Post-Secondary Students Share New Barriers to On-Campus Learning
Getting back to campus, Canadian post-secondary students are facing new COVID-19 vaccination policies – many of which have only been announced or confirmed by school officials in recent weeks.
Policies vary by institution, ranging from full warrants requiring verified proof of vaccination to rapid campus-wide testing with exemptions for those fully vaccinated. And, what greets students as they walk to their classes and labs also differs by school.
While some systems are praised for the safe return of students and staff to campus, others leave questions about how the new policies are being enforced.
Here’s what some students shared with CBC News about the new steps needed to get to campus in person this year.
Green means go
The University of Winnipeg has a simple process in place for granting students, faculty and staff access to the school, says Kirt Hayer, president of the University of Winnipeg Students’ Association.
WATCH | “Very Large Scale Verification”, color coded stickers:
At the start of the school year, the university opened a large center where students and staff brought their school identity card and proof of vaccination. Many flashed Manitoba’s new COVID-19 vaccination cards or displayed a QR code on their smartphones, but staff members were also willing to accept other documents, Hayer noted. They kept references handy showing what proof of vaccination looks like in other Canadian jurisdictions or international regions.
Once verified, a green sticker was then affixed to a person’s school ID card, granting them full access to campus. People who were partially vaccinated or without proof of full vaccination received an orange sticker giving access until October 15. After this date, only those with green stickers will be allowed on campus. People not vaccinated due to medical exemptions must complete a special request.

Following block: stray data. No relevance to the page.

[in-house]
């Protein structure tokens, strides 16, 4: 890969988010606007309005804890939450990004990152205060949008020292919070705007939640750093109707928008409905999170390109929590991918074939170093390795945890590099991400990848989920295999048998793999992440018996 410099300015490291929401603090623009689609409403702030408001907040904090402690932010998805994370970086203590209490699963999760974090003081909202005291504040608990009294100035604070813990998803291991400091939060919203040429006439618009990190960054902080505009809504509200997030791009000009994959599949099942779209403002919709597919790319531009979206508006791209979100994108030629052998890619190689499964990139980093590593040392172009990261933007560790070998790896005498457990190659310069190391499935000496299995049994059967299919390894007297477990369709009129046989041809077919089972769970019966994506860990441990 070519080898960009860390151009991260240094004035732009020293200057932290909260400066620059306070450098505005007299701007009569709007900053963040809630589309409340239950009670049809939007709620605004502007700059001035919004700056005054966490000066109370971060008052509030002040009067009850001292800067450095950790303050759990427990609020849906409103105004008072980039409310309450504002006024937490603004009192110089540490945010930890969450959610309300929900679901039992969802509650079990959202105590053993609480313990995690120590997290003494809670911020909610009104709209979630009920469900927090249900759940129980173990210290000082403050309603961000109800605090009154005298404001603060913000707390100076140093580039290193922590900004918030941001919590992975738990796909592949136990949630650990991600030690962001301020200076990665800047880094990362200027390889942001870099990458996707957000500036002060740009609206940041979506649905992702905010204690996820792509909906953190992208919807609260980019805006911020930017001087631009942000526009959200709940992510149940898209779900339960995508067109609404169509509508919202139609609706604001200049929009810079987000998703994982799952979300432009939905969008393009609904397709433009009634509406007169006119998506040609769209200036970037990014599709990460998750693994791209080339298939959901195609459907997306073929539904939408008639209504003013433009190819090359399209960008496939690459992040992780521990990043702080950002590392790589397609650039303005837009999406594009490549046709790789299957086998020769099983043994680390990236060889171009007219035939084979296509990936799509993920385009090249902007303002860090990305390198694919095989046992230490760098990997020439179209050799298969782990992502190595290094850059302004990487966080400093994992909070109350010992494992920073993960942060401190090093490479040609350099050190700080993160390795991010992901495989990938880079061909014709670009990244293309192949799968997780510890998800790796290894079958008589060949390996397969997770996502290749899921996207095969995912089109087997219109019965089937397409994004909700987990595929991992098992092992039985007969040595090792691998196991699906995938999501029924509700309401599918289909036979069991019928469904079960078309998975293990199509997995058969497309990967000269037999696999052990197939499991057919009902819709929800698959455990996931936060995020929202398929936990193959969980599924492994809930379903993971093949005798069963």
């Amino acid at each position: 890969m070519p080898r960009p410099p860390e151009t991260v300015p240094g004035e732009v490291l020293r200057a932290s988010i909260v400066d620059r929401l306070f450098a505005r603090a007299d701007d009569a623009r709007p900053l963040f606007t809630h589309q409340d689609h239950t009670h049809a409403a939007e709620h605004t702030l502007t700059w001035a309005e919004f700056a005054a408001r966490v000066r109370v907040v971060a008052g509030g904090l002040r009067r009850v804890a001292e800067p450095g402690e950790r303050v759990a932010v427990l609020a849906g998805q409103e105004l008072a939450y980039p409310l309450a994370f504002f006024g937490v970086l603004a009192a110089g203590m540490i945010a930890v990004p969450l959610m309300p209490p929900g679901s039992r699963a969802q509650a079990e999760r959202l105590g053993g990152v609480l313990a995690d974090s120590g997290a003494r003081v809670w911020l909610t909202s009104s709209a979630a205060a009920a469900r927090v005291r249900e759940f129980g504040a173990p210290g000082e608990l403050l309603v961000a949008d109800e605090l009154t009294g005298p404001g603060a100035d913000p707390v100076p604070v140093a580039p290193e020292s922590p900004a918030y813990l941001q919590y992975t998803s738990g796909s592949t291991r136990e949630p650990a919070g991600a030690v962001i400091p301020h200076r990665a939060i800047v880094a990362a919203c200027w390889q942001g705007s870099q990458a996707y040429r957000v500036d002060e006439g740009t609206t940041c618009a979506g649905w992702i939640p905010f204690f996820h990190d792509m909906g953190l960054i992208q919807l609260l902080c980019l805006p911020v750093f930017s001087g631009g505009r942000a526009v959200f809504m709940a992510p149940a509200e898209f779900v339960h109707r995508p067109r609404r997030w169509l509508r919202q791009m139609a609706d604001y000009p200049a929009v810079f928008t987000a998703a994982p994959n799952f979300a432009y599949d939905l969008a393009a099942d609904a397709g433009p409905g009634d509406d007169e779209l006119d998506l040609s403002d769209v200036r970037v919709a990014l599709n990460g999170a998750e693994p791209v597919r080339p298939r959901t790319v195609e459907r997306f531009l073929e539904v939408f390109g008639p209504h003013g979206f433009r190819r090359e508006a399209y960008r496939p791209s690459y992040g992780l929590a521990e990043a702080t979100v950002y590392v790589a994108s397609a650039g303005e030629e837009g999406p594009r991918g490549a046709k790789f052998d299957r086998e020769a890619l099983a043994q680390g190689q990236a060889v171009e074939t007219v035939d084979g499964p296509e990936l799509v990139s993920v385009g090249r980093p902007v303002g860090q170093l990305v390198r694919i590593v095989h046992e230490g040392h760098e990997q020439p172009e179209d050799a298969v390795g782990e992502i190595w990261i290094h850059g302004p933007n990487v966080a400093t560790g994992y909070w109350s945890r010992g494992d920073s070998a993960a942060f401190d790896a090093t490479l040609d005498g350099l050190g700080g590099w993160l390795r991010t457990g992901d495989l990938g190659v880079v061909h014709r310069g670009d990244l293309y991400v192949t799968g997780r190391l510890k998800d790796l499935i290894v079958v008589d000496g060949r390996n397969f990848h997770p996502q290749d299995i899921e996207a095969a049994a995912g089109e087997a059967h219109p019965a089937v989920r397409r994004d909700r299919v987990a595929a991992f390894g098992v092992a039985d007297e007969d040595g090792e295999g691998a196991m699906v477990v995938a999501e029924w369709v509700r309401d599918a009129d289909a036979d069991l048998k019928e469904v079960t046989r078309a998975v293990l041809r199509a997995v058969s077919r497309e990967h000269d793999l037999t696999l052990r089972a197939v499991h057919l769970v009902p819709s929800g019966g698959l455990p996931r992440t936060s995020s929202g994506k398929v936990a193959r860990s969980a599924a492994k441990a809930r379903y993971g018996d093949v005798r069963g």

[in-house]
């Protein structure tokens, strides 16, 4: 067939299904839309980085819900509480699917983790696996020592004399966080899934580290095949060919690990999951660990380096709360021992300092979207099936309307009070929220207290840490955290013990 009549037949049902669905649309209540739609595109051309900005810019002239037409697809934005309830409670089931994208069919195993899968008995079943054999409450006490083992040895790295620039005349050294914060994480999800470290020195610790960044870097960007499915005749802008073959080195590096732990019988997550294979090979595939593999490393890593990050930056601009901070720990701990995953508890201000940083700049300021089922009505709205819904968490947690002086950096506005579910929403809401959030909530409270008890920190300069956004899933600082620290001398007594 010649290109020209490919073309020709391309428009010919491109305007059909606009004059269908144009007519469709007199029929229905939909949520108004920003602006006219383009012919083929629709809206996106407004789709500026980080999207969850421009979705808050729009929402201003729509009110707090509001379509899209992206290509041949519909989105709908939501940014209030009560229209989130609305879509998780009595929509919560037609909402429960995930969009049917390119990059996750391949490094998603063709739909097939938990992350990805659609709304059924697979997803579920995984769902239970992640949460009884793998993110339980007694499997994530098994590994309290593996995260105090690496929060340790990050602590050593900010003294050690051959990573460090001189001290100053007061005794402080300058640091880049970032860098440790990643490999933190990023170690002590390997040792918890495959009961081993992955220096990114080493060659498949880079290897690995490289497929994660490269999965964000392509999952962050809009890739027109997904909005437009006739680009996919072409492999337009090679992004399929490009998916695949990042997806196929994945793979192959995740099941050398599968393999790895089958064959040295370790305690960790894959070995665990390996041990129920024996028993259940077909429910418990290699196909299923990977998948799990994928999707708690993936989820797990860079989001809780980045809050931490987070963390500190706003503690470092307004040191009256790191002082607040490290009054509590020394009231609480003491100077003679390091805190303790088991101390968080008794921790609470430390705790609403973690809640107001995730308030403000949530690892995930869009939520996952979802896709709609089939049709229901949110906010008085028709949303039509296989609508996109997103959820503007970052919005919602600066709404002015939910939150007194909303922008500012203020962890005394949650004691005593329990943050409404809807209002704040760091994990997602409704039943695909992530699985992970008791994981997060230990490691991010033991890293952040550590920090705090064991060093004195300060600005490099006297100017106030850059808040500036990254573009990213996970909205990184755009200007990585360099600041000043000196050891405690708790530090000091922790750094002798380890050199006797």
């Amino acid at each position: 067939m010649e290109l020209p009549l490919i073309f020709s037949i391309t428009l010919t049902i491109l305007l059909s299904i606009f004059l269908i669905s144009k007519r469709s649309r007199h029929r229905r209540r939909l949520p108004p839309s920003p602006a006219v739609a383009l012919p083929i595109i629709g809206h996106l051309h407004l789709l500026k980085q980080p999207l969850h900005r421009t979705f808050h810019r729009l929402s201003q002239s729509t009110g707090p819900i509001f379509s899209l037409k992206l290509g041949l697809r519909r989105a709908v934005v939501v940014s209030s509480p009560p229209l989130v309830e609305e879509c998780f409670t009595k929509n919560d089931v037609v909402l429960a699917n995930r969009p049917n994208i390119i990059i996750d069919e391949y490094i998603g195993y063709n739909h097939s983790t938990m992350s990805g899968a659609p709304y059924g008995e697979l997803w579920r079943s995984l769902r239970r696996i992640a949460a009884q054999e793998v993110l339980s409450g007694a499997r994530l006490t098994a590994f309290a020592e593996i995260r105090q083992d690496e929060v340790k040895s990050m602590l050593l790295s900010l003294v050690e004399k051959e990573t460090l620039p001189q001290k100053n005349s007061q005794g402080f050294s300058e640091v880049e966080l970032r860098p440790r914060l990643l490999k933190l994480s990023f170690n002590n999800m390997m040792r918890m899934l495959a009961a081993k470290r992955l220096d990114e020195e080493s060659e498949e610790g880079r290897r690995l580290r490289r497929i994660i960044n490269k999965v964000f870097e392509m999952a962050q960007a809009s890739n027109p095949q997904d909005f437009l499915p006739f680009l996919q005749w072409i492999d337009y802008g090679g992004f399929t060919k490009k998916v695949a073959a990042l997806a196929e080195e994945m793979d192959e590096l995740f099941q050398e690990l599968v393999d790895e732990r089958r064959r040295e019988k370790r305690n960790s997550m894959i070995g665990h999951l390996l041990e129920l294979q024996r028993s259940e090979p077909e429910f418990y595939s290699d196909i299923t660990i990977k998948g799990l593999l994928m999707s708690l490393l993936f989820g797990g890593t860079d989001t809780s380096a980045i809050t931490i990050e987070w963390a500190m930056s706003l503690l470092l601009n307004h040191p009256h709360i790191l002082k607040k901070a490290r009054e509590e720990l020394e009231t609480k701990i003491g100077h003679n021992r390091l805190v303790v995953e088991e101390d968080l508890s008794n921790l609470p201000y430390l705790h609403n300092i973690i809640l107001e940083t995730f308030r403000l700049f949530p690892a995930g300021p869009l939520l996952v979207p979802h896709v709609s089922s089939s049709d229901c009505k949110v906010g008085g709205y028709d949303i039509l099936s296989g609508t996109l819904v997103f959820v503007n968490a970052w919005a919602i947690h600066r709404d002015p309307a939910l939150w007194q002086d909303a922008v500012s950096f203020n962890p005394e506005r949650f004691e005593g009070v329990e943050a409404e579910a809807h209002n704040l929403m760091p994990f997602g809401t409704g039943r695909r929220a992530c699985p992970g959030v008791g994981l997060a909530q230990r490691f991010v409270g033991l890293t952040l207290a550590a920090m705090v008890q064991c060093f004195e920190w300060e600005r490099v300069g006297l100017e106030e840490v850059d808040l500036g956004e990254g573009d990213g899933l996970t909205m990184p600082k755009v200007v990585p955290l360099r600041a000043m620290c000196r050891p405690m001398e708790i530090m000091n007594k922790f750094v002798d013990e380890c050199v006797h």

“It was a very simple process… It takes less than 30 seconds,” said Hayer, who volunteered at the testing center as school began.
“To access campus, you show your sticker to a security guard and they will let you in if you have a sticker. And if you don’t have a sticker, they deny you access to campus.”
With guards checking IDs at a limited number of places people can enter, Hayer believes the system has so far been a safe way to make the campus safer for those returning. About 40% of classes are held in person, he said.
The students “want to stay safe and they don’t want another epidemic and classes cut off,” he said.
“This is a good initiative for students to have the on-campus experience they really want.”
There is an application for that
At Seneca College in Toronto, the school’s announcement in mid-June of a strict on-campus vaccination mandate meant officials had the summer to tweak logistics. The school’s technology plan is based on a new smartphone app that includes both proof of vaccination verification as well as a mandatory daily health check.
This app ties into Seneca’s existing student and staff identification system, explained Aidan D’Souza, a student mentor who also volunteered at the start of the term to guide his peers through the new process.
WATCH | A Seneca student explains how students are entering campus this fall: